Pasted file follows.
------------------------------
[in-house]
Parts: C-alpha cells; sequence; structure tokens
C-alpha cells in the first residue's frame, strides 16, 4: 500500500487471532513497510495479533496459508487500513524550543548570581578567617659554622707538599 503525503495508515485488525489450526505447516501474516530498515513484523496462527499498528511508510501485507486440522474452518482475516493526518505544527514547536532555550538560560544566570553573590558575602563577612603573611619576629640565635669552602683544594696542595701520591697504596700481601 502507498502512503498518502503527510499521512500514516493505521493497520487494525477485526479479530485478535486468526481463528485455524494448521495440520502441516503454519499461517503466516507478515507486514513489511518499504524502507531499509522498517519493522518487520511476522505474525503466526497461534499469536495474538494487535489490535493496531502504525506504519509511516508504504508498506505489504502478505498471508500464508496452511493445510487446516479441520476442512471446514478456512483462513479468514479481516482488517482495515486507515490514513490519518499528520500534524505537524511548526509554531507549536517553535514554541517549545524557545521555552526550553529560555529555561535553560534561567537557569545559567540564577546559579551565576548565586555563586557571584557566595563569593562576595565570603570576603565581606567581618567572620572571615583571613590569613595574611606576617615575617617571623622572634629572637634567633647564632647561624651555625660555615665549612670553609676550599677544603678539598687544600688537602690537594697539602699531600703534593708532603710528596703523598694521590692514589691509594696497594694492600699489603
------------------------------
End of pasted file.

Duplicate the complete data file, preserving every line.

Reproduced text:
[in-house]
Parts: C-alpha cells; sequence; structure tokens
C-alpha cells in the first residue's frame, strides 16, 4: 500500500487471532513497510495479533496459508487500513524550543548570581578567617659554622707538599 503525503495508515485488525489450526505447516501474516530498515513484523496462527499498528511508510501485507486440522474452518482475516493526518505544527514547536532555550538560560544566570553573590558575602563577612603573611619576629640565635669552602683544594696542595701520591697504596700481601 502507498502512503498518502503527510499521512500514516493505521493497520487494525477485526479479530485478535486468526481463528485455524494448521495440520502441516503454519499461517503466516507478515507486514513489511518499504524502507531499509522498517519493522518487520511476522505474525503466526497461534499469536495474538494487535489490535493496531502504525506504519509511516508504504508498506505489504502478505498471508500464508496452511493445510487446516479441520476442512471446514478456512483462513479468514479481516482488517482495515486507515490514513490519518499528520500534524505537524511548526509554531507549536517553535514554541517549545524557545521555552526550553529560555529555561535553560534561567537557569545559567540564577546559579551565576548565586555563586557571584557566595563569593562576595565570603570576603565581606567581618567572620572571615583571613590569613595574611606576617615575617617571623622572634629572637634567633647564632647561624651555625660555615665549612670553609676550599677544603678539598687544600688537602690537594697539602699531600703534593708532603710528596703523598694521590692514589691509594696497594694492600699489603